Come on in and have a seat in our corral – in the minis' own environment.
Enjoy the peacefulness that fills your heart with joy and your mind with calm.
So come on in, have a seat, and pretend you don't even see the minis. It won't take long before they come over and introduce themselves to you. Once ya'll get to know each other, enjoy feeding them and grooming them. It's the perfect time to have a quiet conversation with them.
Then you can walk them on their leads and give them a few commands before going through the obstacle course. It's a fun place to talk about and focus on one's life skills.
Welcome to Our Corral
HUMAN AND HORSE BOND
A True and Empowering Relationship that Teaches Life Skills
When she first came to us, she was very tiny, could barely walk, had dreadlocks all over her, and she had so many knots on her tummy it was painful for her to walk. She wouldn't let anyone near her. We can only imagine what she went through. We were told she was a nine-month old foal. When our vet examined her, he told us she was two to three years old. He could tell by her teeth.
You can see the unshaved area on her head in the photo below. She does not want anyone to comb her hair or touch her head where the scars of a chain against her head for a long time are.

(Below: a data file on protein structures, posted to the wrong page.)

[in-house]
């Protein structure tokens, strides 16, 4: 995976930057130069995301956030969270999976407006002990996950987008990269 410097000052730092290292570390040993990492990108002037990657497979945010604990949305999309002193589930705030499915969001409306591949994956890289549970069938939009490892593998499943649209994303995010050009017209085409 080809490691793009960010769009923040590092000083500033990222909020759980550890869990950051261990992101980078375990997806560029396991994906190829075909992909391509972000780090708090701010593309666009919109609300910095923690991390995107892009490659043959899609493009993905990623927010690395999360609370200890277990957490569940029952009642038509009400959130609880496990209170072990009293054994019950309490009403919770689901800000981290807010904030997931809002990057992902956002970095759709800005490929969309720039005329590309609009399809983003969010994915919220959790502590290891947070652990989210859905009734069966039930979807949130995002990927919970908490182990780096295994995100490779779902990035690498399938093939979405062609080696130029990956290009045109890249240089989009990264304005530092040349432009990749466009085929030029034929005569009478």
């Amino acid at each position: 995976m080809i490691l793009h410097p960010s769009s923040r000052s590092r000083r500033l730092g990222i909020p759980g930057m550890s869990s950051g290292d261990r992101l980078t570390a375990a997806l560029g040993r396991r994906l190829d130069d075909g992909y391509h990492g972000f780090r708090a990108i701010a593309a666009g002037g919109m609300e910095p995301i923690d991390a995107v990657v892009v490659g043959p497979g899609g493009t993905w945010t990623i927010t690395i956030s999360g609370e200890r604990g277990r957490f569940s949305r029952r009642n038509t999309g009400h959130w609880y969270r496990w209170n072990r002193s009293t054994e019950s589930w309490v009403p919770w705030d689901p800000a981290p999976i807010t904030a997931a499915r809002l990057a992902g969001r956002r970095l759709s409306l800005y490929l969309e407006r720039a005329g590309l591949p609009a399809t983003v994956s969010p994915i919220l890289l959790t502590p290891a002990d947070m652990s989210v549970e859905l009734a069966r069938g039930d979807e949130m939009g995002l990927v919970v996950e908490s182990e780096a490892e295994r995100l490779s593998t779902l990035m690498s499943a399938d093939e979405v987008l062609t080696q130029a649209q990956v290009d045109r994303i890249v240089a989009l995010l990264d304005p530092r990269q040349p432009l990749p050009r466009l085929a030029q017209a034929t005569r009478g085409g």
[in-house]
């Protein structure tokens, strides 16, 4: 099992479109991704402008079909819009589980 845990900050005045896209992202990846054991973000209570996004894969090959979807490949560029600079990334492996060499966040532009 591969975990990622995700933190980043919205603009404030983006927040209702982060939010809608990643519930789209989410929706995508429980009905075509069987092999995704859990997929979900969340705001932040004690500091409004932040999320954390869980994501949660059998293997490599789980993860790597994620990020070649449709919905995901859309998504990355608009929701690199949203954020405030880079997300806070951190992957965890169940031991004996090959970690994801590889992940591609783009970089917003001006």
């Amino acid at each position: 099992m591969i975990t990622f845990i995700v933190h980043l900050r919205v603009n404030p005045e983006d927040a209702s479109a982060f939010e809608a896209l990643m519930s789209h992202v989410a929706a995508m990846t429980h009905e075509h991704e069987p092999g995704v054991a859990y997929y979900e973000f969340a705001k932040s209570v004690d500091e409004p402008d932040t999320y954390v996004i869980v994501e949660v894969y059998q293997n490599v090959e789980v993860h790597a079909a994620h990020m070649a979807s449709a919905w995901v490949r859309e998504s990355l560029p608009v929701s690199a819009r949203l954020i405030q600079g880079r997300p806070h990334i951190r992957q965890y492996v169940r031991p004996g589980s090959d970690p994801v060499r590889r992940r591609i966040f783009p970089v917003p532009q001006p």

SHARED EMOTIONAL SUPPORT
In the photo to the right, emotional support is being given to Sweetie, telling her what a great job she did going through the tunnel.
In the photo to the left, Sweetie is once again getting encouragement about going through the Car Wash all by herself. The little girl is telling her she's going to take the lead off and she will meet her on the other side, that she knows Sweetie can do it! These kind words and actions, and the soft tone of her voice, are so powerful.
POSITIVE BODY LANGUAGE
You can see the little girl's hair and feet still moving from running through by the purple Car Wash pool noodle, and you can see Sweetie is starting to go through on her own. The encouragement from Paul and the two little girls to join them is powerful for Sweetie. And notice the body language of Paul's and the little girl by Paul in the photo to the right. Sweetie sees the body language, not just verbal encouragement. Look at the little girl's hand with her fingers all stretched out with excitement that Sweetie is coming, and Paul's posture from standing to bending in an encouraging way.
Encouraging Sweetie to go through the Car Wash at liberty is powerful for Sweetie's confidence. And, oh my Goodness, check out these little cowgirls' boots!
Michell, please e sure to use video of Champand Charm. It's awesome and
Each time you visit with the minis, your relationship with each mini grows deeper. You'll learn about the personality of each individual horse and how horses communicate with each other and with humans. You will experience the love and appreciation the minis silently tell you about in their own language.
Michelle, this section can be behind the scenes with the life skills -
So why would you need life skills to have a relationship with a horse?
It doesn't matter the size of the horse or whether you are riding a horse, this is where our life skills can be learned and implemented.
How do you convince a horse to do something it doesn't want to do?